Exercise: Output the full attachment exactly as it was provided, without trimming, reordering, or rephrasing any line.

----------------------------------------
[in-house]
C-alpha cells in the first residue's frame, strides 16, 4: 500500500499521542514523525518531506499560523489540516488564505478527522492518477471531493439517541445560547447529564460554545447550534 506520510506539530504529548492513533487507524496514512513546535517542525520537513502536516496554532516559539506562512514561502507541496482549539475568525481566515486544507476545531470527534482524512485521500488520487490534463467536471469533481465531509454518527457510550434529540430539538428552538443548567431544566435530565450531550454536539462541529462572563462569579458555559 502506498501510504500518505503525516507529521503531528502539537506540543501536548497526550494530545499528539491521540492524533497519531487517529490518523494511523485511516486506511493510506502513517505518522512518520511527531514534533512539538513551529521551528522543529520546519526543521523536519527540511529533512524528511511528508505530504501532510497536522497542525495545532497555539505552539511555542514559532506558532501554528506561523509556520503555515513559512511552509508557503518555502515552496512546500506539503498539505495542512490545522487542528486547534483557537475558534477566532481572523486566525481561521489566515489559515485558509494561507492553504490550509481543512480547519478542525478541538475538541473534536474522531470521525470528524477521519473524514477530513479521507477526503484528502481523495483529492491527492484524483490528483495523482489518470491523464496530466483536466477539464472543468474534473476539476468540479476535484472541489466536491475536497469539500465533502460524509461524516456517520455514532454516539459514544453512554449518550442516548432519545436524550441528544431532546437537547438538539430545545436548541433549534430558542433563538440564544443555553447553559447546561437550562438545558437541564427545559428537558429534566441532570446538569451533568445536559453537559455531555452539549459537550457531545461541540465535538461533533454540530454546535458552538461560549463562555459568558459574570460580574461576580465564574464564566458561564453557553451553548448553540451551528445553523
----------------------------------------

[in-house]
C-alpha cells in the first residue's frame, strides 16, 4: 500500500499521542514523525518531506499560523489540516488564505478527522492518477471531493439517541445560547447529564460554545447550534 506520510506539530504529548492513533487507524496514512513546535517542525520537513502536516496554532516559539506562512514561502507541496482549539475568525481566515486544507476545531470527534482524512485521500488520487490534463467536471469533481465531509454518527457510550434529540430539538428552538443548567431544566435530565450531550454536539462541529462572563462569579458555559 502506498501510504500518505503525516507529521503531528502539537506540543501536548497526550494530545499528539491521540492524533497519531487517529490518523494511523485511516486506511493510506502513517505518522512518520511527531514534533512539538513551529521551528522543529520546519526543521523536519527540511529533512524528511511528508505530504501532510497536522497542525495545532497555539505552539511555542514559532506558532501554528506561523509556520503555515513559512511552509508557503518555502515552496512546500506539503498539505495542512490545522487542528486547534483557537475558534477566532481572523486566525481561521489566515489559515485558509494561507492553504490550509481543512480547519478542525478541538475538541473534536474522531470521525470528524477521519473524514477530513479521507477526503484528502481523495483529492491527492484524483490528483495523482489518470491523464496530466483536466477539464472543468474534473476539476468540479476535484472541489466536491475536497469539500465533502460524509461524516456517520455514532454516539459514544453512554449518550442516548432519545436524550441528544431532546437537547438538539430545545436548541433549534430558542433563538440564544443555553447553559447546561437550562438545558437541564427545559428537558429534566441532570446538569451533568445536559453537559455531555452539549459537550457531545461541540465535538461533533454540530454546535458552538461560549463562555459568558459574570460580574461576580465564574464564566458561564453557553451553548448553540451551528445553523